One of the first people to introduce a Pekingese to America was John Pierpont Morgan. The famed banker received a pair of the lap dogs as a gift from Empress Dowager Cixi during a visit to China in the early 1900s. Recently the investment bank founded by Morgan helped bring another canine-of-sorts from Beijing, underwriting the New York IPO of Sogou, an internet search company whose name translates as “search dog”.
Sogou was created in 2005 by Chinese internet firm Sohu – literally “search fox” – to power onsite searches. The company has since brought in more powerful shareholders, scoring investment from Alibaba in 2010; and Tencent became a major shareholder in 2013 by acquiring a 38.8% stake (plus 52.3% voting rights).
Sogou debuted on the New York Stock Exchange last week after raising $585 million from a public offering. Now carrying a $5.3 billion market value, the search engine is more than 2.5 times more valuable than Sohu, its NASDAQ-listed parent.
Following the fundraising, Wang Xiaochuan, Sogou CEO, made it clear that the company will focus on artificial intelligence. Sogou is already the primary competition for China’s leading search engine provider, Baidu. According to iResearch Sogou occupies 17.8% of the market with 483 million monthly active users (MAU) as of September.
Its plans to drill deeper into AI present yet another threat to Baidu, whose CEO Robin Li is betting on a growing prowess in the technology to counter slower sales in search.
As a search engine, Sogou’s unique selling point is its strategic partnership with Tencent, which gives it access to the latter’s “walled garden” – the exclusive ecosystem of products offered (and data gathered) from WeChat’s 800 million users. This enormous online community produces or shares a vast amount of news everyday and Sogou is the only search engine allowed to mine data on the WeChat platform.
However Huxiu, a news portal, reckons the search engine is overly dependent on its partner for traffic, garnering over 50% of customer flow from Tencent’s ecosystem. As flow rate determines how much a search engine provider can earn from advertising – the primary source of revenue – Huxiu argues Sogou’s value would plummet if it ever became estranged from Tencent.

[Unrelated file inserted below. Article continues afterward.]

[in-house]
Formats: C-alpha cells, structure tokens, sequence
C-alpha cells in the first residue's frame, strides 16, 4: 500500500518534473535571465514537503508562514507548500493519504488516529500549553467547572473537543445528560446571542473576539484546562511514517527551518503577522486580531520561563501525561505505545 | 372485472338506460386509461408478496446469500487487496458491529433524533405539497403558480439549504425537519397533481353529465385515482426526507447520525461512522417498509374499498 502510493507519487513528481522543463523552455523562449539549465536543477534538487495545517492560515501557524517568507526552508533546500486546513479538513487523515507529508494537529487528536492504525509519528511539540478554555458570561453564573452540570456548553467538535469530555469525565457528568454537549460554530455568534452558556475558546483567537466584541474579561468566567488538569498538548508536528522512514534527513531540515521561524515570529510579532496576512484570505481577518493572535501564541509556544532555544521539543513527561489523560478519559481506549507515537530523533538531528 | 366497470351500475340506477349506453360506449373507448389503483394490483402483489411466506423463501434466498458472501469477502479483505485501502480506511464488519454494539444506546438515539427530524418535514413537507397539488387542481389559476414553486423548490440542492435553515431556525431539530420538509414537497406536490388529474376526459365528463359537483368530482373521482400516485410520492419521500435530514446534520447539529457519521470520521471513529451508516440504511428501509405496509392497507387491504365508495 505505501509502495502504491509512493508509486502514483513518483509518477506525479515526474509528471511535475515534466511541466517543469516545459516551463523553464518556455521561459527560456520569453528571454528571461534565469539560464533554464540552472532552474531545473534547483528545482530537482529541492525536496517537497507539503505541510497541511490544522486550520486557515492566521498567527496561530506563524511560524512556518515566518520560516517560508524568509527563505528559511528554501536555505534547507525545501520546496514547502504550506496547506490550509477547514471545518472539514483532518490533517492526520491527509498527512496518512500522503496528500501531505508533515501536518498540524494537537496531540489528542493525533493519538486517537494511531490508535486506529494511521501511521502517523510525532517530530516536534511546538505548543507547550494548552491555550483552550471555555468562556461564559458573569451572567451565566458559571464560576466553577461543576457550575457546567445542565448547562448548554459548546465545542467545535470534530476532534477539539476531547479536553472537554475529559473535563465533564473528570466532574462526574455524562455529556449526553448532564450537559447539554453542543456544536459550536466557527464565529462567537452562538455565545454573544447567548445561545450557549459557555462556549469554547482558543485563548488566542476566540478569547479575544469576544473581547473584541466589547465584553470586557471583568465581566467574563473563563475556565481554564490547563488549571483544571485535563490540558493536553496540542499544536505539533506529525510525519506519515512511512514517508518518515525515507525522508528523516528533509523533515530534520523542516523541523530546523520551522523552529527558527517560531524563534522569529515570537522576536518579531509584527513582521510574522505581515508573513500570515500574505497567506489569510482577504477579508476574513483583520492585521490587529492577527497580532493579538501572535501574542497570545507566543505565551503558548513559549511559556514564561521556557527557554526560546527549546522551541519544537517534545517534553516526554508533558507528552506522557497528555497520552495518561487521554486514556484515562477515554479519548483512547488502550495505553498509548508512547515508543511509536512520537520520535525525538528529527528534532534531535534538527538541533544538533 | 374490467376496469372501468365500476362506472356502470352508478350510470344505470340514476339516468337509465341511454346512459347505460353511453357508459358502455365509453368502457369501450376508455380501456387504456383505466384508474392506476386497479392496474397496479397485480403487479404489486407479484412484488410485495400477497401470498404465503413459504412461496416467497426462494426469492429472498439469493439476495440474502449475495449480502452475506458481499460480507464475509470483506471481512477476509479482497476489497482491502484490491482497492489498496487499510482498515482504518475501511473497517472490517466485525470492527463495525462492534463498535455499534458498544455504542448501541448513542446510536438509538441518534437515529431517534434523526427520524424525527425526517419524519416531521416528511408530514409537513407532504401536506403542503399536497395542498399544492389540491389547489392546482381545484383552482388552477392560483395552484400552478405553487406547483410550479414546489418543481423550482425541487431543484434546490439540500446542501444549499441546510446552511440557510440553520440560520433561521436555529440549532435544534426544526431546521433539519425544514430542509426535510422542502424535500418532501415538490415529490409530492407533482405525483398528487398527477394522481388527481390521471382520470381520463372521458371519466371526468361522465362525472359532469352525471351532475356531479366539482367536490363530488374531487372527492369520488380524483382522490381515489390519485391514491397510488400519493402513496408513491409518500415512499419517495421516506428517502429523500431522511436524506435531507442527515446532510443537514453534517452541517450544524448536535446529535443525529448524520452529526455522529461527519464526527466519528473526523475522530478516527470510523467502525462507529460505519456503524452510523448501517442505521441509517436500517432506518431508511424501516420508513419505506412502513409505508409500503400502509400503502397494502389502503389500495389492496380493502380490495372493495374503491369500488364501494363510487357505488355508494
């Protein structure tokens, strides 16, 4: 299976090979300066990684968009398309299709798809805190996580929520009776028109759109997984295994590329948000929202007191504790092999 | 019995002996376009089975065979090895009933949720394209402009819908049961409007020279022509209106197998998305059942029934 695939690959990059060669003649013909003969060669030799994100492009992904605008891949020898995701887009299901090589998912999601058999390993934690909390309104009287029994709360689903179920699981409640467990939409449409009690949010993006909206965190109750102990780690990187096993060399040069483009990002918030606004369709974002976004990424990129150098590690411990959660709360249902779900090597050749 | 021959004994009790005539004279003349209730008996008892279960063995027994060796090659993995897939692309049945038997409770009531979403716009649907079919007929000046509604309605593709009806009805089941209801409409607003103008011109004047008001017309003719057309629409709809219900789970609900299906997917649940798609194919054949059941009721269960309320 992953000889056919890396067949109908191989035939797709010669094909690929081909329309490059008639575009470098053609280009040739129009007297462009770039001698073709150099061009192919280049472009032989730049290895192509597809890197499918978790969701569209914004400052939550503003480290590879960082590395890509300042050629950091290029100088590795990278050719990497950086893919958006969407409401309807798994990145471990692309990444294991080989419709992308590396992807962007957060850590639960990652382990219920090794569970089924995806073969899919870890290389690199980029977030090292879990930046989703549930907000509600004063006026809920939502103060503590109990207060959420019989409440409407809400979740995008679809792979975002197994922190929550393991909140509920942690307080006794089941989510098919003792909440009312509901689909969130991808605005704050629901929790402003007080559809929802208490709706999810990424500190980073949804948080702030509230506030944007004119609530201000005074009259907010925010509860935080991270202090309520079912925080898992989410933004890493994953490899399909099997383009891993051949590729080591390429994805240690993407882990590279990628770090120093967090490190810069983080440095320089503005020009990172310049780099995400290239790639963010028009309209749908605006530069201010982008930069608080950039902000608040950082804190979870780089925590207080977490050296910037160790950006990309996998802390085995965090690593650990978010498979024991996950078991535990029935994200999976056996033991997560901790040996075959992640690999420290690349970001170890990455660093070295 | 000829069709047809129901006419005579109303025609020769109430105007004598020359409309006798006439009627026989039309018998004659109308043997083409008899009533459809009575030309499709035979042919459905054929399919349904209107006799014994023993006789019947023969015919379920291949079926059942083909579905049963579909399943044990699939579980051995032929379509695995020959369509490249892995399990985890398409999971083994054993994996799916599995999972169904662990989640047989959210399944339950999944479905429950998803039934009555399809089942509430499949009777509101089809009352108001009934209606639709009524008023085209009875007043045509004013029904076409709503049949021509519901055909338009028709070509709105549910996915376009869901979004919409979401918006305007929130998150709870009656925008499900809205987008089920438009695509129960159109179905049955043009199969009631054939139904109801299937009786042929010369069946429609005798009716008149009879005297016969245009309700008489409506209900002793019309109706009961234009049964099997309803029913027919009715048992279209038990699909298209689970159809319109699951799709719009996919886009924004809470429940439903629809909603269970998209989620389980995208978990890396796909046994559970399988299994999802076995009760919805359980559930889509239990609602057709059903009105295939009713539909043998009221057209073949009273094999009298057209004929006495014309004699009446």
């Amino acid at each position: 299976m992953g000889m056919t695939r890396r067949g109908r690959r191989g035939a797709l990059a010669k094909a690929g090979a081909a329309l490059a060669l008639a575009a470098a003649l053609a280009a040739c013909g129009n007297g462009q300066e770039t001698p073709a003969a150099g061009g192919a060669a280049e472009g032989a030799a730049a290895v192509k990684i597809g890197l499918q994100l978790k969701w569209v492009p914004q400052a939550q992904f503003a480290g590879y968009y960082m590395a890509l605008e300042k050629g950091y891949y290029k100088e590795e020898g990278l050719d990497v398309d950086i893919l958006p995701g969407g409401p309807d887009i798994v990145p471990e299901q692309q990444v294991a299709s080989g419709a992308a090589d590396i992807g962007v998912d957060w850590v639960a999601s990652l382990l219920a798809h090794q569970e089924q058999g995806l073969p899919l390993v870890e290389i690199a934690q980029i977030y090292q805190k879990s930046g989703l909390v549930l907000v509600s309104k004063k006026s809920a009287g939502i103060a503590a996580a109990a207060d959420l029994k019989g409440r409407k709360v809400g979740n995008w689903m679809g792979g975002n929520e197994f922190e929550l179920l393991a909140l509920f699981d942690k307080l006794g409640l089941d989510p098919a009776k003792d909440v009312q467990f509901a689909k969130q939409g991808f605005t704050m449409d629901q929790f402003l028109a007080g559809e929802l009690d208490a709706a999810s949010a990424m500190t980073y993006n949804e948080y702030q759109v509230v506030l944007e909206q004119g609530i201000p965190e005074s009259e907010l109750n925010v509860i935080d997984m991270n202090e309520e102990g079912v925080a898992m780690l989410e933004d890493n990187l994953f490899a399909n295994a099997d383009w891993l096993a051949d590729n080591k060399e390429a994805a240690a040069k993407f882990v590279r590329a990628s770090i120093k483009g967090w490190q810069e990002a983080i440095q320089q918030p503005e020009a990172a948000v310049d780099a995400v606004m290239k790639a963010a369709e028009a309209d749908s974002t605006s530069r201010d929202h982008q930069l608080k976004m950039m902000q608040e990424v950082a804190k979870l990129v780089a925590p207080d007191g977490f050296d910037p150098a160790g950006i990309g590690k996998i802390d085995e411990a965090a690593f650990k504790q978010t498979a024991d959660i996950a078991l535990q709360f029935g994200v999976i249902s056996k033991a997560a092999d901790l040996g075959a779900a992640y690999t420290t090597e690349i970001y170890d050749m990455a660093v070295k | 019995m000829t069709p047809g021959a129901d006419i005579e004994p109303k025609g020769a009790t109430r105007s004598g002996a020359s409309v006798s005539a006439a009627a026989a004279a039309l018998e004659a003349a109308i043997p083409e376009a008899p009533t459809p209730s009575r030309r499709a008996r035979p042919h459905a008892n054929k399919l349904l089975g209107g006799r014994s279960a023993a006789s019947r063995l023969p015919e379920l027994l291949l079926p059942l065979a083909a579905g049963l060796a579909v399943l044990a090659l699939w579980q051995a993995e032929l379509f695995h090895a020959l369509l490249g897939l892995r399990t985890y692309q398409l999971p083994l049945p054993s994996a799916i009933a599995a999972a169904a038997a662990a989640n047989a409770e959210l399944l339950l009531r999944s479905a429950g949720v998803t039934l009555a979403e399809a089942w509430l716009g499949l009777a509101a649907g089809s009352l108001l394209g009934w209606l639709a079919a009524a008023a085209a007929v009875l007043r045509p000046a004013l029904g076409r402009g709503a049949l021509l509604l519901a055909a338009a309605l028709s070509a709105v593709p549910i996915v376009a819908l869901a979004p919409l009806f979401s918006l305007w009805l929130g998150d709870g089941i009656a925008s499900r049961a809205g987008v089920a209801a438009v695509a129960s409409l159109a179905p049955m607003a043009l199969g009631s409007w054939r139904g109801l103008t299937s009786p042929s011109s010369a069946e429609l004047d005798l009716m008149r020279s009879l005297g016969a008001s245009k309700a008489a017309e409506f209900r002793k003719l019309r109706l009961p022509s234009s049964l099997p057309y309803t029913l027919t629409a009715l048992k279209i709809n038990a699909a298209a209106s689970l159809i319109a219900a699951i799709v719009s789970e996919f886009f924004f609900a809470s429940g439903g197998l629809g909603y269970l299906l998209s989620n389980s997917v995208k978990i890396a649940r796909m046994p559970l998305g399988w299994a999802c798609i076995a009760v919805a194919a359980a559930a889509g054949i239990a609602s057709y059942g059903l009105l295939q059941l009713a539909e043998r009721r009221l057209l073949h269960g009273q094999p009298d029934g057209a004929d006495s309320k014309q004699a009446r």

When it comes to AI, Wang argues Sogou’s competitive edge is its strength in natural language processing, which he describes as the “crown jewel” of artificial intelligence. Sogou operates a keypad interface for mobile users that, according to the Financial Times, has 300 million users, allowing it to collect vast data on language usage. However, Baidu also provides a keypad service with a similar number of users and it has invested heavily in AI thus far. According to the Economic Observer, Baidu put $5.67 billion into AI between 2014 and the third quarter of this year. For the same period Sogou spent $504 million, or about 8% its competitor.
Baidu’s coffers are also substantially larger: it reported $10 billion in revenue for the 2016 fiscal year, while Sogou listed revenues of just $660 million in its IPO filing.
Speaking to the Global Times Wang remained bullish on Sogou’s chances of surpassing Baidu, suggesting that “their competitor” (implying Baidu) had stretched itself too thin. Baidu has a thicker portfolio of AI products in the pipeline, incorporating smart home appliances and driverless cars, but Wang asserts his firm has “done a better job” on developing the core components.
Nevertheless, in a separate interview Wang conceded that Sogou would still have some things to learn from foreign tech players. “This IPO has opened a window for our globalisation,” he said. “We will look at M&A and partnerships with companies who have the technology to improve our AI.”
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